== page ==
The Song of Songs

Synopsis: Country orphan Lily goes to Berlin to stay with her tippling aunt, and soon meets Richard, handsome sculptor across the street. Persuaded half-reluctantly to pose for Richard, her physical charms (shown as fully as 1933 mores permitted) soon melt away his 'strictly business' attitude, and they become lovers. But Richard, wanting his freedom, connives at her marriage to his wealthy client Baron von Merzbach... whose household includes a jealous former mistress and a susceptible farm manager. Has Richard still a role to play in her life?
Genre: Drama, Romance
Director(s): Rouben Mamoulian
Production: Paramount Pictures
 
IMDB:
6.8
Year:
1933
90 min
40 Views


Wind's from the south.

Gonna rain.

Tonight, maybe.

Don't you worry.

I'll take care

of your father's grave.

Train's coming soon.

I was in Berlin once.

Thirty years ago.

Big place.

No end to it.

Well, Lily...

go to church every Sunday,

and obey your aunt.

She's all you got.

Yes, she's the last.

Well, then...

goodbye.

Thank you, Miss.

Are you Lily?

Yes, Tante Rasmussen.

Did you have to arrive

in the middle of the night?

The train doesn't leave

until 7:
00 in the evening.

Huh. Well, haven't you got a kiss

for your old aunt?

There, there, there,

there, there, there, there, now.

Let's have a look at you.

I'd forgotten people wore clothes

like that.

- What have you got there?

- My things.

Well, bring 'em here.

I'm going to give you

my daughters' room-

My ungrateful,

unnatural daughters...

who deserted

their old mother.

But I tore them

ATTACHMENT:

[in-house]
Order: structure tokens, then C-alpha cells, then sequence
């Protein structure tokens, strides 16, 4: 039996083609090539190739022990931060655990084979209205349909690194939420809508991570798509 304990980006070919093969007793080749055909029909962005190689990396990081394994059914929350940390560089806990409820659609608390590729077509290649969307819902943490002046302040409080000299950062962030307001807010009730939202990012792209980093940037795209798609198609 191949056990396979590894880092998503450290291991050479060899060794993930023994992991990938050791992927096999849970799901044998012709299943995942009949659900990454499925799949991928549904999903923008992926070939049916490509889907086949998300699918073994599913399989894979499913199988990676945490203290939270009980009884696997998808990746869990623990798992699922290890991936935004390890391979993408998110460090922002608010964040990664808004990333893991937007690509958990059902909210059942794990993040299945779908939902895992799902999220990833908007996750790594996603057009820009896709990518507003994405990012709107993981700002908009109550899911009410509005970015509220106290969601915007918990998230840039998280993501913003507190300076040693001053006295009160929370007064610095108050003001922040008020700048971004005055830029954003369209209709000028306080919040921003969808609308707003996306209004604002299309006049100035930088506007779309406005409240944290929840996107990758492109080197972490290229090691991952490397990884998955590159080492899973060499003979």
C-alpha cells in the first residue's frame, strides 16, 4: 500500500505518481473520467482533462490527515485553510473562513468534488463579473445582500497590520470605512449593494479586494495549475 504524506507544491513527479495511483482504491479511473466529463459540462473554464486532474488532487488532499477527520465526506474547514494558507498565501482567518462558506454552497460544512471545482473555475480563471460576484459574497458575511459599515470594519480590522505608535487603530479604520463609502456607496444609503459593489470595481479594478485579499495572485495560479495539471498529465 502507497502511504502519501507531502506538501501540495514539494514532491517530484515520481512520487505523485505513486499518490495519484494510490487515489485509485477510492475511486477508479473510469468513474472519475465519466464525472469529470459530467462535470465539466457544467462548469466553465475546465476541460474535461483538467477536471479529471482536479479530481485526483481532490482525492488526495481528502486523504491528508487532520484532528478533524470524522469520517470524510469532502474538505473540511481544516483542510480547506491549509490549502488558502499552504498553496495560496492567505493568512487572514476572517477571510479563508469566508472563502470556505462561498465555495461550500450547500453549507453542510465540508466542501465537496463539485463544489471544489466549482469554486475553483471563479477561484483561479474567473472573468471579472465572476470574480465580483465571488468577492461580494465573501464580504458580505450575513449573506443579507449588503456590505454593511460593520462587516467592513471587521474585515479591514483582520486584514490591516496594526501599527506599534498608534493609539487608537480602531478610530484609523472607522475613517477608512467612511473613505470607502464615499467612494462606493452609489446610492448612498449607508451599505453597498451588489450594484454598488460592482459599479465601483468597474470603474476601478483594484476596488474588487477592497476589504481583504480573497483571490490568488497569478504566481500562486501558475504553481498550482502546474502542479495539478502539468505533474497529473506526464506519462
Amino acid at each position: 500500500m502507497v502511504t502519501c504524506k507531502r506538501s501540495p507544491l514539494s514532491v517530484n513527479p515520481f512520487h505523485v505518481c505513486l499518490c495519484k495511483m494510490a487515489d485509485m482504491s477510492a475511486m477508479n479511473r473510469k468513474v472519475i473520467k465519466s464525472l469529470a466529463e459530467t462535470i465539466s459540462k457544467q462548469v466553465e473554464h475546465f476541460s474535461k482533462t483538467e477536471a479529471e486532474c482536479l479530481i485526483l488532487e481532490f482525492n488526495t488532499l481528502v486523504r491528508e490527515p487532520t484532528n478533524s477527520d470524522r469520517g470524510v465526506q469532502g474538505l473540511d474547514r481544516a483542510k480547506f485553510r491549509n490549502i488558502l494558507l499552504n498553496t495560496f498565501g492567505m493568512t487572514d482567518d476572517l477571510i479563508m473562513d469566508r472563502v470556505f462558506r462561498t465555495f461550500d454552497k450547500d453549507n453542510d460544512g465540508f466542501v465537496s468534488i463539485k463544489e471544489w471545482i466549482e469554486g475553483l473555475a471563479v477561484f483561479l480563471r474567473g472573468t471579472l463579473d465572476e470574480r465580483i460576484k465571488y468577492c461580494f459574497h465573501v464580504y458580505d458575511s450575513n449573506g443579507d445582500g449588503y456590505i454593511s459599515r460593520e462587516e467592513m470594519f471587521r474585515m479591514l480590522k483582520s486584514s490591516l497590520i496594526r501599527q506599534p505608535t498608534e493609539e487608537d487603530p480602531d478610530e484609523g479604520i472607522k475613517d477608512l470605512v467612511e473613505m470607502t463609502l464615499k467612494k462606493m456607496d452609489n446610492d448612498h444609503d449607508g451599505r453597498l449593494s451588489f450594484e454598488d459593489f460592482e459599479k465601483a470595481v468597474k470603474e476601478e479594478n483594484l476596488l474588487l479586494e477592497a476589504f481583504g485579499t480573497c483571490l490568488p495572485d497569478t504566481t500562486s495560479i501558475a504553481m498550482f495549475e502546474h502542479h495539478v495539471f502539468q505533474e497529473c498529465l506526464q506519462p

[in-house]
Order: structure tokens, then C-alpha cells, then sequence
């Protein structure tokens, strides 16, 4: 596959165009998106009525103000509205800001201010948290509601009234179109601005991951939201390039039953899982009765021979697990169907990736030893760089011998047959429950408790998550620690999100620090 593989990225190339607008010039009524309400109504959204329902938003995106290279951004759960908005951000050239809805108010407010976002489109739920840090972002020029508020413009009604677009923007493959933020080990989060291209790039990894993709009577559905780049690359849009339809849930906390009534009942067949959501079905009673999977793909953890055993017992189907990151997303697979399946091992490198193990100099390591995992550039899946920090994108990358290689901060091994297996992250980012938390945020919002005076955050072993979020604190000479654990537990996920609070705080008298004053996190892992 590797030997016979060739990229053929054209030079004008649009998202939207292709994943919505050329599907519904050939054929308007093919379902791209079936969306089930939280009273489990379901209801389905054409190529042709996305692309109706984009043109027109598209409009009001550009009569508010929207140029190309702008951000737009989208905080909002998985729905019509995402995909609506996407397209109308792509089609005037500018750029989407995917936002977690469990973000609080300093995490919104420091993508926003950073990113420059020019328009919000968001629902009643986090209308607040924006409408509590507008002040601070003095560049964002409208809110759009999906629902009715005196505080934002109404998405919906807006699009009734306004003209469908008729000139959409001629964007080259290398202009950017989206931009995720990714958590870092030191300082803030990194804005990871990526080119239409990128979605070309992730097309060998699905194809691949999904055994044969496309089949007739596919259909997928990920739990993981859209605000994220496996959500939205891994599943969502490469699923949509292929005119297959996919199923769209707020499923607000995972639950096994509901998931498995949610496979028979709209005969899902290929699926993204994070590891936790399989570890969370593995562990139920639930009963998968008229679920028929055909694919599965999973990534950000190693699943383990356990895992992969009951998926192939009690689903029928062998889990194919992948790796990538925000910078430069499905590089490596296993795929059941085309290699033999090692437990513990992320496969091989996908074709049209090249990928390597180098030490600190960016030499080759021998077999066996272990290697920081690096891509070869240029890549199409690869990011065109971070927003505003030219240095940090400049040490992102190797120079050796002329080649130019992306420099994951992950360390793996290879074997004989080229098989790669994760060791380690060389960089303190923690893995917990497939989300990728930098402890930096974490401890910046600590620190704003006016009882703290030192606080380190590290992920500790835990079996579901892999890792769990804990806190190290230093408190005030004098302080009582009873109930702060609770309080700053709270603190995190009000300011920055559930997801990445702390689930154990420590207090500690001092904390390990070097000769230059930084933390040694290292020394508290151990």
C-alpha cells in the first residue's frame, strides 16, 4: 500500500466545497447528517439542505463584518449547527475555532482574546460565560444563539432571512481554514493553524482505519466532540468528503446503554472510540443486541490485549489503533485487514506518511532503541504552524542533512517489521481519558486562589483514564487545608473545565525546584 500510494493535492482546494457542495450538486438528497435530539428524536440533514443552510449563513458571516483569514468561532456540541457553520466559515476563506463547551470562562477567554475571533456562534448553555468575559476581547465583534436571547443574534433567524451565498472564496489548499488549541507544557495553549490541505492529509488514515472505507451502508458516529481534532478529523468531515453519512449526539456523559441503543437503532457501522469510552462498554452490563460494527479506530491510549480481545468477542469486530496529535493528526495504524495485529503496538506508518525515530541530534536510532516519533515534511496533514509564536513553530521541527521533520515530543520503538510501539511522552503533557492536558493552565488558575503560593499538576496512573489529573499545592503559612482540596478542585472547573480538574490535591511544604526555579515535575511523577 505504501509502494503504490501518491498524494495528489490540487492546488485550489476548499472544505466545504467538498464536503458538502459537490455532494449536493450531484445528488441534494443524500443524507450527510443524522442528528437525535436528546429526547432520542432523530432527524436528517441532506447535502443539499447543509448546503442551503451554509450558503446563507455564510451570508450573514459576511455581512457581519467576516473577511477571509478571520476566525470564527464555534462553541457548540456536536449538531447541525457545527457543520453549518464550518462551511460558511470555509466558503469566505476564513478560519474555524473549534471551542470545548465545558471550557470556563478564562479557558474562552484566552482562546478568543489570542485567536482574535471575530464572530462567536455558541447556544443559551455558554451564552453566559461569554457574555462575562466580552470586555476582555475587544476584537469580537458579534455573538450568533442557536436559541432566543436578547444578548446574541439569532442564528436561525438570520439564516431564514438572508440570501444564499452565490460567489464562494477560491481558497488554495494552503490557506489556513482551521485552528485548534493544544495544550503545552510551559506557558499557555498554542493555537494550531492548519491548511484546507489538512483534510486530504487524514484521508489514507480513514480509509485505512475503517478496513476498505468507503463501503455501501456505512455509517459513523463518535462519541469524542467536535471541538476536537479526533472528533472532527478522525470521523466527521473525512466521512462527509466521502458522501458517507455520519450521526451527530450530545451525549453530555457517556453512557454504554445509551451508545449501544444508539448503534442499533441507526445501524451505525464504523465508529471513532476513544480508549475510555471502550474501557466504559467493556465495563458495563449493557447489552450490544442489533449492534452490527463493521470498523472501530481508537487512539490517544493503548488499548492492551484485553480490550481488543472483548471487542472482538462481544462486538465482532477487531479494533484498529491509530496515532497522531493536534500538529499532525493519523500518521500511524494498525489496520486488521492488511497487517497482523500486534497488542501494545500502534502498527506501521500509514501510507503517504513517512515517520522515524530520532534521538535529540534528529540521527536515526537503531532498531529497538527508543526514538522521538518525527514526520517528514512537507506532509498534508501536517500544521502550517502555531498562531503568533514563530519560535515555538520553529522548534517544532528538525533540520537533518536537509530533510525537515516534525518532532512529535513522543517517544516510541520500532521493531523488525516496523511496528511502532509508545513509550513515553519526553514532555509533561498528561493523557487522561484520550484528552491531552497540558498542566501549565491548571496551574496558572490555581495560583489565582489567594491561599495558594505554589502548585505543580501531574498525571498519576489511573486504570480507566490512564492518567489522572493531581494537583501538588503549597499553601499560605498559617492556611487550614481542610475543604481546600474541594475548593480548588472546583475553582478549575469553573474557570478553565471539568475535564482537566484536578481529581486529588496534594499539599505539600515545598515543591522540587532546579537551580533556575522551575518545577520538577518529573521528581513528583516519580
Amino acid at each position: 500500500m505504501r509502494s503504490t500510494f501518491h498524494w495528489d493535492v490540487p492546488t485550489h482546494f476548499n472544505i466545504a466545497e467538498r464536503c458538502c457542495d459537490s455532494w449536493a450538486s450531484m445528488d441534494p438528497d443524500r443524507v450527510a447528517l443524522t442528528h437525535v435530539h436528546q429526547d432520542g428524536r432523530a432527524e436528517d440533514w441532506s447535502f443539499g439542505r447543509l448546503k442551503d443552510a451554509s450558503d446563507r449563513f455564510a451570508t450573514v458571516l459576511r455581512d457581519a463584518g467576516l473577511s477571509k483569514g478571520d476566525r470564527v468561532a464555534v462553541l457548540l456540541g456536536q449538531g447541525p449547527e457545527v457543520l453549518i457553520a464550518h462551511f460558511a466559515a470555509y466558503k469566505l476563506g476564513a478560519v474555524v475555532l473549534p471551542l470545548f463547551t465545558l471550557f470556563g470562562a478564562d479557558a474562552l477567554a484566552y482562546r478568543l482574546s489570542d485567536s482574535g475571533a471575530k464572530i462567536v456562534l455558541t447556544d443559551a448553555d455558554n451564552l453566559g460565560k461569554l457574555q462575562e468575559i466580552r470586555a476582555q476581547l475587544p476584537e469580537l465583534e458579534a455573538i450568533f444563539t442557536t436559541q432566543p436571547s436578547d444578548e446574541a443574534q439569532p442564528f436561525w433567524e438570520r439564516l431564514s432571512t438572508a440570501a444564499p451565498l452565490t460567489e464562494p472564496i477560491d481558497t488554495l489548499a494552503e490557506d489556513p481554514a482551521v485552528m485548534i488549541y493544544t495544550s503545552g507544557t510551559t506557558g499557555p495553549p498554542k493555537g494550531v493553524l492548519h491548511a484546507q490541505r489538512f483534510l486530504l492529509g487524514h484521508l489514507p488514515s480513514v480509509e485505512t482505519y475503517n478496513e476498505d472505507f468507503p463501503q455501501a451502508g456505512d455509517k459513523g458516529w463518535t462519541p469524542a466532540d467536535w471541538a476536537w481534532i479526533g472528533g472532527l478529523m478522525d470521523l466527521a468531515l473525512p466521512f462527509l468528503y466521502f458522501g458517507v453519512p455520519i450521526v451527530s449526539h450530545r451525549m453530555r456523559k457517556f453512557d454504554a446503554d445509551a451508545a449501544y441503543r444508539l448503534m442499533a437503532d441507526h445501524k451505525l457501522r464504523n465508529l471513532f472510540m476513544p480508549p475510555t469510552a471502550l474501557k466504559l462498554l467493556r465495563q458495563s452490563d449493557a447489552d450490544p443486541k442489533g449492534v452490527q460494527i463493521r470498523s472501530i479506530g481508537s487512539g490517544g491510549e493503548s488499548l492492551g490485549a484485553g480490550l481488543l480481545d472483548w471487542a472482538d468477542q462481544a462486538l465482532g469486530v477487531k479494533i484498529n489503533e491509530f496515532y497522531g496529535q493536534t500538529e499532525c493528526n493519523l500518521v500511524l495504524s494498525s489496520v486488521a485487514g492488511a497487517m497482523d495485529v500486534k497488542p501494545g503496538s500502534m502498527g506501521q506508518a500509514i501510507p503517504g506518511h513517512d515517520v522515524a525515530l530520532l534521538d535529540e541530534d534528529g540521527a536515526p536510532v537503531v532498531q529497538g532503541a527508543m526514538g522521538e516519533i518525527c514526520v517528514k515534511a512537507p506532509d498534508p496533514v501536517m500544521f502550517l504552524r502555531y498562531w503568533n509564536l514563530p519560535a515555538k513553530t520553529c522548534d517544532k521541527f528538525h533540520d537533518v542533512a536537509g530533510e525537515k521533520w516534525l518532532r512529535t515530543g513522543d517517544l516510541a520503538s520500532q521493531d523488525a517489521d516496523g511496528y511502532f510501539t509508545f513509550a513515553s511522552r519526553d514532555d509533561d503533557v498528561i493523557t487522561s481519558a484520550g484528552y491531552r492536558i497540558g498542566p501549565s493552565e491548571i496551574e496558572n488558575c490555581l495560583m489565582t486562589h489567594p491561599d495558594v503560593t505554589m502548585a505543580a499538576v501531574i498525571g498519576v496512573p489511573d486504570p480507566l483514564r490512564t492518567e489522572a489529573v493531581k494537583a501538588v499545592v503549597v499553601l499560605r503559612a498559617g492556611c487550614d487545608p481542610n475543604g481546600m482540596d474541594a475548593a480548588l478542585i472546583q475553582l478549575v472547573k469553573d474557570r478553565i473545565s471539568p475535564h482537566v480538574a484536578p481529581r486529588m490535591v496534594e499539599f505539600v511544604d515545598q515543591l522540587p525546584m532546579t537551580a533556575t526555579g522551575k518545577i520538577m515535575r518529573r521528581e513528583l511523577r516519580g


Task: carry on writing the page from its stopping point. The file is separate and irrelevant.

out of my heart.

I've torn them out

by the roots.

And all my love

shall be for you.

Not as my niece, no.

As my own child.

Yes, Tante Rasmussen.

Why, what's this?

- A Bible?

- It was his.

Is that all your scamp

of a father left you, a Bible?

He wasn't a scamp.

He was a good man.

I don't know

what he was good for.

Leaving you a charge

on your old aunt.

However, he taught you to read.

That's something.

Maybe you'll be of some use

about the shop after all.

My father was a good man.

Every night I read to him

from this Bible.

The Lamentations of Job,

no doubt.

No. The Song of Solomon.

He loved it best.

I don't remember

the Song of Solomon...

but knowing your father,

I imagine there was something dirty in it.

The Song of Songs

is beautiful.

That's more than I can say

for your get-up.

- He was a good man.

- All right, all right.

He was a good man.

Take that black pancake

off your head...

and climb out

of that shroud.

See if these

will fit you.

They belonged to Anna.

- Have you had your supper?

- I'm not hungry, thanks.

Good. Then you might

as well go to bed.

And in the morning I'll start

teaching you about the books.

I'll lock up tonight,

but after this you'll do it.

Yes, Tante Rasmussen.

We open the shop at 6:00

and breakfast is at 7:00.

And you'll have a good home here

if you behave.

But you might as well understand

right now I'll tolerate no nonsense.

No, Tante Rasmussen.

Mercy! How many

of those things do you wear?

What, another?

I've never seen a girl

unpeel herself like an onion before.

This is the last.

A figure like that will get you

into trouble if you're not careful.

You'll bear watching.

Go to bed.

Goodnight.

My precious brother.

Isn't it like him?

Dies and leaves me

his daughter...

with nine petticoats

and a Bible.

Does he leave any money?

Not a pfennig.

A daughter and a Bible.

Always was a restless,

good-for-nothing, no-account chap.

"By night on my bed...

"I sought him...

"whom my soul loveth.

"I sought him,

but I found him not.

"I will rise now...

"and go about the city.

"In the streets

and in the broad ways...

"I will seek him

whom my soul loveth.

I will seek him

whom my soul loveth."

- Are you looking for a book, sir?

- What?

I said, are you

looking for a book?

Well, I'll tell you.

When a man goes into a book shop...

he's usually

looking for a book.

Of course, he might be looking

for the fountain of youth...

but I don't think

you sell that.

I meant, is there some special book

you're looking for?

Ha!

There is nothing special.

Everything is just the same

as everything else.

Well, I'm afraid

I can't help you.

No. No, I'm afraid

you can't.

Oh!

No. No, no!

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